Oil and Gas

Iran, China Strike Oil and Gas Deal


Iran's interior minister said Friday his country has finalized oil and gas projects with China, adding that two-way trade was on target to hit $20 billion (14.4 billion euros) this year among robust commercial ties.

Speaking to reporters after meetings in Beijing, Mostafa Pour Mohammadi gave few details but indicated progress had been made. "We have many big projects on the table," Pour Mohammadi said.

"And in my talks and sessions we finalized our parts and projects in oil fields, gas fields and investing and transporting of fuel between the two countries," the minister said.

Economic ties covered areas ranging from power station construction and mining to the building of subways and automobile plants.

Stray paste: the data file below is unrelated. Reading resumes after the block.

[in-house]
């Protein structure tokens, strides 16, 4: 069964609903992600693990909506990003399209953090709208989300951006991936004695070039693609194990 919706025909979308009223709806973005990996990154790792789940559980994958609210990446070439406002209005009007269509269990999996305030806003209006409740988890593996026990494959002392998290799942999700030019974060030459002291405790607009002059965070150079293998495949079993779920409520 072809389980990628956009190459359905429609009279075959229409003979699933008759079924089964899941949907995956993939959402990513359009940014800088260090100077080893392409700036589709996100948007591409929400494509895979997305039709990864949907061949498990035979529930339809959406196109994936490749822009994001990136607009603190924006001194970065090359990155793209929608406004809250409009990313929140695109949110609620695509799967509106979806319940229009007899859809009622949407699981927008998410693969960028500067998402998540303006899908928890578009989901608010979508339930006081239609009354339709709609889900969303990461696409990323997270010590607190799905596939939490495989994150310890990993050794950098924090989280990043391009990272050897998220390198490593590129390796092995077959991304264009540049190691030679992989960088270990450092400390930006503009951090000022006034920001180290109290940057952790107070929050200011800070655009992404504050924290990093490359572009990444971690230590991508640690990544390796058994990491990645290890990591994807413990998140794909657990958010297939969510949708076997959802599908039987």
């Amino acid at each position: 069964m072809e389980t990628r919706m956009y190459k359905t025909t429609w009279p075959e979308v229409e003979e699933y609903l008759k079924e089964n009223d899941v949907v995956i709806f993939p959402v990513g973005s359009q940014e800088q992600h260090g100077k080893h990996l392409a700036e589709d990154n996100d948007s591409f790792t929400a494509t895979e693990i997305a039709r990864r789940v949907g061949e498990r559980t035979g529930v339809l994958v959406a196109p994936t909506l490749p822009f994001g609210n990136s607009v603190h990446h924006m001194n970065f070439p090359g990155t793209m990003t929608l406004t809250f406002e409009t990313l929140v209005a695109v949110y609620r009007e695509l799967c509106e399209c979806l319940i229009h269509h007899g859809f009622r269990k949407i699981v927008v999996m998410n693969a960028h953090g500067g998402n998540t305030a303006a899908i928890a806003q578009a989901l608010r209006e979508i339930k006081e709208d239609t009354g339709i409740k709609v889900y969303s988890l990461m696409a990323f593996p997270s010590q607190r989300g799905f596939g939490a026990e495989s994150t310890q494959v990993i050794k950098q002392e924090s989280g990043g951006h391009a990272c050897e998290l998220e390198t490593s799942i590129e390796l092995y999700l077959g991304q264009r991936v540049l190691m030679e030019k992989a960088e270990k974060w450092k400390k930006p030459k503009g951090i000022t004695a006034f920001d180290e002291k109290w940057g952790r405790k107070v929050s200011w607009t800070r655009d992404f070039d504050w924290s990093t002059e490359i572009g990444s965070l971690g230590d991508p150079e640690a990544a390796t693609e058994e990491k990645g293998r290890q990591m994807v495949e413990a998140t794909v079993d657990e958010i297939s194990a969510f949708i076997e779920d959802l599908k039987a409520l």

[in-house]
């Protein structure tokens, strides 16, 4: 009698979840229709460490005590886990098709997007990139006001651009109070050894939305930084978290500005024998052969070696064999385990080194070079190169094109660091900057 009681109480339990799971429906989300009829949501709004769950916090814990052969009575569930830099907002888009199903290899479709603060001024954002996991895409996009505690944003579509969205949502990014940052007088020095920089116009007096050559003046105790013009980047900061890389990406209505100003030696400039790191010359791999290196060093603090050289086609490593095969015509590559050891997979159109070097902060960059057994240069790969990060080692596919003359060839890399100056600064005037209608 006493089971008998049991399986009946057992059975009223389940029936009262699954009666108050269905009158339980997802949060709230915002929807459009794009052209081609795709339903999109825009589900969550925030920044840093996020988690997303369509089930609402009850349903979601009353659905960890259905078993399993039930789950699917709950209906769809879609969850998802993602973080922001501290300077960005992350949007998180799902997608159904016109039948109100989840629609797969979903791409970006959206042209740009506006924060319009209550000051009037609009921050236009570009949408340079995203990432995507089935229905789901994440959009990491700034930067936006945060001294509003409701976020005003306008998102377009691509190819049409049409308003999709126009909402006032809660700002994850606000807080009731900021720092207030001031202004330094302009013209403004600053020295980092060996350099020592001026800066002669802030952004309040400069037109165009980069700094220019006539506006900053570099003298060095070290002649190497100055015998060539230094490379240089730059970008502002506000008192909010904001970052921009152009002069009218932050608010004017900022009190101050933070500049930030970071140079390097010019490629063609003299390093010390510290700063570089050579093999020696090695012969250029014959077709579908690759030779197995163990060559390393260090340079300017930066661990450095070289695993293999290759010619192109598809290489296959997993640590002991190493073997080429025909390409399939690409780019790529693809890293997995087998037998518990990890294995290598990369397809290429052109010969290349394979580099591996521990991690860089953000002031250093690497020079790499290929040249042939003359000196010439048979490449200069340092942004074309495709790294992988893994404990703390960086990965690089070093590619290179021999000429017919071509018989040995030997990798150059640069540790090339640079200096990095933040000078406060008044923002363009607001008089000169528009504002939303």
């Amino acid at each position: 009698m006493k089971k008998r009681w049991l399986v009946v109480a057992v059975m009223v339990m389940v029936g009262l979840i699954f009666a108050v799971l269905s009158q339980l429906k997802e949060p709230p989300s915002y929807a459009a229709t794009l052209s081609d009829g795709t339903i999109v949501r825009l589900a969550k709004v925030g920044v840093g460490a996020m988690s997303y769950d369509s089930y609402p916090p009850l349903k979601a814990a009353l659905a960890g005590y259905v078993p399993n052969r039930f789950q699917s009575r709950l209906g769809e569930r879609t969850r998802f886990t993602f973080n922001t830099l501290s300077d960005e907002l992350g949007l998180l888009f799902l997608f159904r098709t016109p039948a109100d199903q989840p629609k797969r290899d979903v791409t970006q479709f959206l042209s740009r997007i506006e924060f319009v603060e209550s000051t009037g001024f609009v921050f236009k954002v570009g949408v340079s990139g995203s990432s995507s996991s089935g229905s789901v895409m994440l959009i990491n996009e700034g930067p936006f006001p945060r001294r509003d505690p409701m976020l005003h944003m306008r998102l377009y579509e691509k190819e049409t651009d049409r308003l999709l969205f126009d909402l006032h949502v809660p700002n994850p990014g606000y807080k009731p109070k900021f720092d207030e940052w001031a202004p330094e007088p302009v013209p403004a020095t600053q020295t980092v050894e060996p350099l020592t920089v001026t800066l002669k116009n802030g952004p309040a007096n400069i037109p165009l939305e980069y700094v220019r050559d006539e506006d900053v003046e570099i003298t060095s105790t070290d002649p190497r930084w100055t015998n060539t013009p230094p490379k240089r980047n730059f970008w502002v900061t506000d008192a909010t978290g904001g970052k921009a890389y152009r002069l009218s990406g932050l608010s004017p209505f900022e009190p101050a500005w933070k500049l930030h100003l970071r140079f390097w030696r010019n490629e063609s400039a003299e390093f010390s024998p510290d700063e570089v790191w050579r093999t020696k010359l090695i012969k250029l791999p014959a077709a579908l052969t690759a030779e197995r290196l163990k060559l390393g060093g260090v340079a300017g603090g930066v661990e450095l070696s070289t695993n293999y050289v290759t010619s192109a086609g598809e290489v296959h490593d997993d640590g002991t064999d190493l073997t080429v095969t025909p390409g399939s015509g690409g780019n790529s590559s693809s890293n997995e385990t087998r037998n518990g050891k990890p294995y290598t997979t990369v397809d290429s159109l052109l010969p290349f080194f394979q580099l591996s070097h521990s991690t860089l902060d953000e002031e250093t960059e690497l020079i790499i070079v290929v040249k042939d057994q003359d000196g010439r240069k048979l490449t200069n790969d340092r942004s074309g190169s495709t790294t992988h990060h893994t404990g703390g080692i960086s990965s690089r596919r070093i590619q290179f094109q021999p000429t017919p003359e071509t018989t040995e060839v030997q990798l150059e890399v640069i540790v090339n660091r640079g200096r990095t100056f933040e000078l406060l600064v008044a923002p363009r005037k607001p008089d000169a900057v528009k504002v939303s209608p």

"This year, trade will hit $20 billion (14.4 billion euros) and will develop in other fields," Pour Mohammadi said.

Despite the minister's comments, energy deals between Iran and China have repeatedly been held up over price and revenue sharing.

China Petroleum & Chemical Corp., best known as Sinopec, said in April it does not plan to buy liquefied natural gas from Iran because the price is too high, but that it was discussing other cooperation.

China is scrambling to meet its growing energy needs, and Sinopec had earlier held talks about purchasing LNG from Iran, which has the world's second largest natural gas reserves.

Tehran has also been at odds with China's Sinopec over the development of the Yadavaran oil field because the company wanted a 15 percent return, and Iran something lower, the managing director of the National Iranian Oil Company, Gholam Hussein Nozari, told the official IRNA news agency in January.

While the United States is on a concerted campaign to discourage foreign energy companies from doing business in Iran, analysts say Iran's investment woes are its own fault because it fails to offer enticing deals.